Last spring, as the world descended into a collective panic, Drew Barrymore planted her first lawn.
“I did not think I could do this,” said Ms. Barrymore, 46, who until last year did not include gardening in her exhaustive list of achievements.
And yet, the actress, writer, producer, businesswoman, mother and recent television host managed to make grass grow. “It was all barren. I got the water and the rake and the bag of seed and I waited weeks and watched it grow,” she said, speaking by phone as one of her two daughters vied for her attention in the background.
One of the more unsettling moments in “Hemingway,” the latest documentary from Ken Burns and Lynn Novick, finds Ernest Hemingway, big-game hunter, chronicler of violence and seeker of danger, doing one thing that terrified him: speaking on television.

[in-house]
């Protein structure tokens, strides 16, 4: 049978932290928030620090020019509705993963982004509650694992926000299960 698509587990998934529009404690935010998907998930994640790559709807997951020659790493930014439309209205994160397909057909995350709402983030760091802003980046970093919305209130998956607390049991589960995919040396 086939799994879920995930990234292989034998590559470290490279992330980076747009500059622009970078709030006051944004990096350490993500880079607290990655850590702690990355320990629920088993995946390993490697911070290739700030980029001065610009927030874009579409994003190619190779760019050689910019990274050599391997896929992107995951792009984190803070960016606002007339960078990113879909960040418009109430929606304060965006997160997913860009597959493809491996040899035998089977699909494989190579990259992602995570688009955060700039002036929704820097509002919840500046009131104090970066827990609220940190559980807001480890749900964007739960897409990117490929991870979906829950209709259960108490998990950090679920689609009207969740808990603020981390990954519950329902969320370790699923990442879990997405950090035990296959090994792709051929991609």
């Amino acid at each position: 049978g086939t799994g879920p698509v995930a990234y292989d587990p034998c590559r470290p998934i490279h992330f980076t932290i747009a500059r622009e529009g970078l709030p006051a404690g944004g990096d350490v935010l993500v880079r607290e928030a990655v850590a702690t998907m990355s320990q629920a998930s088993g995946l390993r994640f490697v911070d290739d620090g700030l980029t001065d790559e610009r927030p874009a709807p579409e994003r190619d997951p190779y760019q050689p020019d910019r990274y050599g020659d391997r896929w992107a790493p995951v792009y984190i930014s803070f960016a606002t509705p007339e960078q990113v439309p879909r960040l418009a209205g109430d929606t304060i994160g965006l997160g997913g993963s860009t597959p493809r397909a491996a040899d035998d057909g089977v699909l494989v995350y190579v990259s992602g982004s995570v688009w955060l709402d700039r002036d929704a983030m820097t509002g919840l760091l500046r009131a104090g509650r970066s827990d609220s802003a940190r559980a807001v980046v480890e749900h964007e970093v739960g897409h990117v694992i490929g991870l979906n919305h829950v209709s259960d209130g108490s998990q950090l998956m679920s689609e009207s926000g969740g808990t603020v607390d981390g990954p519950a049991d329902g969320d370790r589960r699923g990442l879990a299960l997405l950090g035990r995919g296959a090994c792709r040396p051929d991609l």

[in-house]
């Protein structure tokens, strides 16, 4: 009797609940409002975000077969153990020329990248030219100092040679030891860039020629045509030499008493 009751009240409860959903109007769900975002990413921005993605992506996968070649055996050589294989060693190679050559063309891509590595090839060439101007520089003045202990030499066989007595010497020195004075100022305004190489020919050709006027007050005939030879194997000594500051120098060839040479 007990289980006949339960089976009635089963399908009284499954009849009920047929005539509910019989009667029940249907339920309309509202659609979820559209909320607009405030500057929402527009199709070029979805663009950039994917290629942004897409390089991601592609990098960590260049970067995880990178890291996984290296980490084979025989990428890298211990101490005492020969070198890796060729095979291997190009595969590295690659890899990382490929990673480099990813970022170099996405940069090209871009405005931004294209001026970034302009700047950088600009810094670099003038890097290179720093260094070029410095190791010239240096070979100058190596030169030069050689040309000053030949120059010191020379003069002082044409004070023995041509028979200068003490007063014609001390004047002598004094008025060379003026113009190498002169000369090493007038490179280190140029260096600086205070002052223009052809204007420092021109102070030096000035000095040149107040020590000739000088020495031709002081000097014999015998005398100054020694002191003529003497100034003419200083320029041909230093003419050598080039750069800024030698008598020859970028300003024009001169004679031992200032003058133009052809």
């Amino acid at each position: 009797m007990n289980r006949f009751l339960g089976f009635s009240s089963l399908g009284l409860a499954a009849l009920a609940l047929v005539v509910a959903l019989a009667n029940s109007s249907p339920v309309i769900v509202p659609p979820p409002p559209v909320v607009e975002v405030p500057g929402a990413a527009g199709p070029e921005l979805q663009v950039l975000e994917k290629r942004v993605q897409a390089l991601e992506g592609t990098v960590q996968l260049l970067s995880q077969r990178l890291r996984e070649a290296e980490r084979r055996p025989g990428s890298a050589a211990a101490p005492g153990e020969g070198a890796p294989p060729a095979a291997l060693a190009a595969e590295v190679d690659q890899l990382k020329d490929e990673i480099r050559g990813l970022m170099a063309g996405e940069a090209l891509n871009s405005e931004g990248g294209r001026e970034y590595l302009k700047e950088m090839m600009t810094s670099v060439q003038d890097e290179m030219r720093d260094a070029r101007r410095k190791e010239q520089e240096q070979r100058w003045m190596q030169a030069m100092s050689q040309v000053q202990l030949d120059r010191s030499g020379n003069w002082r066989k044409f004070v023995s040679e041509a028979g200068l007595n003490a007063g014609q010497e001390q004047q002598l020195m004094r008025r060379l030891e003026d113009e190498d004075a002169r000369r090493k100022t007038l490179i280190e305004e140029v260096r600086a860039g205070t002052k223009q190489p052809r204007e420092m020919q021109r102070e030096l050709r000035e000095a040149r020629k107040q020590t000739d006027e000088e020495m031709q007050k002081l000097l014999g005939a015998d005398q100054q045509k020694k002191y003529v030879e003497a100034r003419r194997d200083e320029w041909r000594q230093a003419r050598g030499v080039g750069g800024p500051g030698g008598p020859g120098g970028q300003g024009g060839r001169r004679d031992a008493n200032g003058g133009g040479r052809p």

It is 1954, and the author, who survived airplane crashes (plural) earlier that year in Africa, had been awarded the Nobel Prize in Literature. He agreed to an interview with NBC on the condition that he receive the questions in advance and read his answers from cue cards.
The coronavirus vaccines made by Moderna and Pfizer-BioNTech are proving highly effective at preventing symptomatic and asymptomatic infections under real-world conditions, federal health researchers reported on Monday.
Consistent with clinical trial data, a two-dose regimen prevented 90 percent of infections by two weeks after the second shot. One dose prevented 80 percent of infections by two weeks after vaccination.
There has been debate over whether vaccinated people can still get asymptomatic infections and transmit the virus to others. The study, by researchers at the Centers for Disease Control and Prevention, suggested that transmission may be extremely unlikely, as infections were so rare.